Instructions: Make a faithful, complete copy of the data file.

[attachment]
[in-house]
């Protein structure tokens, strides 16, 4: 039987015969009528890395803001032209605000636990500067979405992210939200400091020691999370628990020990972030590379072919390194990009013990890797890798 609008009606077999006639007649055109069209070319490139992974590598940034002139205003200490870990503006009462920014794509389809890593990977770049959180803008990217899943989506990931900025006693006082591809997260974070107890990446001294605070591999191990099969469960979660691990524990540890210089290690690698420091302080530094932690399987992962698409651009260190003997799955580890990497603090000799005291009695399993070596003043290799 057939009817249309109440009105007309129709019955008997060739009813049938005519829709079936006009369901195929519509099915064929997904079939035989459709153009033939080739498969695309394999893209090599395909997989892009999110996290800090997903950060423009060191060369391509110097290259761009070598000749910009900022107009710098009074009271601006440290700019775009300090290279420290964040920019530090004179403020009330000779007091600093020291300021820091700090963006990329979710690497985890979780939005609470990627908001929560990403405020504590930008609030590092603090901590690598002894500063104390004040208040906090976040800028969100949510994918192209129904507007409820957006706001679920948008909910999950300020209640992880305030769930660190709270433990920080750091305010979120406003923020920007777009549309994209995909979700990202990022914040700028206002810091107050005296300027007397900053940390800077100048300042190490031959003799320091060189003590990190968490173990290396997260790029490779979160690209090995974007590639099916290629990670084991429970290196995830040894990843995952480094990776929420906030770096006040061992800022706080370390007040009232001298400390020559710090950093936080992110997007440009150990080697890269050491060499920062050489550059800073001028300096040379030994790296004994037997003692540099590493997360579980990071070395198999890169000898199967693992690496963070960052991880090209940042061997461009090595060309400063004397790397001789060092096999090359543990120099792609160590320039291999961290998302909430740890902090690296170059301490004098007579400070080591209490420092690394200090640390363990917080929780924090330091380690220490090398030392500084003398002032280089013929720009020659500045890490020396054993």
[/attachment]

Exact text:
[in-house]
């Protein structure tokens, strides 16, 4: 039987015969009528890395803001032209605000636990500067979405992210939200400091020691999370628990020990972030590379072919390194990009013990890797890798 609008009606077999006639007649055109069209070319490139992974590598940034002139205003200490870990503006009462920014794509389809890593990977770049959180803008990217899943989506990931900025006693006082591809997260974070107890990446001294605070591999191990099969469960979660691990524990540890210089290690690698420091302080530094932690399987992962698409651009260190003997799955580890990497603090000799005291009695399993070596003043290799 057939009817249309109440009105007309129709019955008997060739009813049938005519829709079936006009369901195929519509099915064929997904079939035989459709153009033939080739498969695309394999893209090599395909997989892009999110996290800090997903950060423009060191060369391509110097290259761009070598000749910009900022107009710098009074009271601006440290700019775009300090290279420290964040920019530090004179403020009330000779007091600093020291300021820091700090963006990329979710690497985890979780939005609470990627908001929560990403405020504590930008609030590092603090901590690598002894500063104390004040208040906090976040800028969100949510994918192209129904507007409820957006706001679920948008909910999950300020209640992880305030769930660190709270433990920080750091305010979120406003923020920007777009549309994209995909979700990202990022914040700028206002810091107050005296300027007397900053940390800077100048300042190490031959003799320091060189003590990190968490173990290396997260790029490779979160690209090995974007590639099916290629990670084991429970290196995830040894990843995952480094990776929420906030770096006040061992800022706080370390007040009232001298400390020559710090950093936080992110997007440009150990080697890269050491060499920062050489550059800073001028300096040379030994790296004994037997003692540099590493997360579980990071070395198999890169000898199967693992690496963070960052991880090209940042061997461009090595060309400063004397790397001789060092096999090359543990120099792609160590320039291999961290998302909430740890902090690296170059301490004098007579400070080591209490420092690394200090640390363990917080929780924090330091380690220490090398030392500084003398002032280089013929720009020659500045890490020396054993």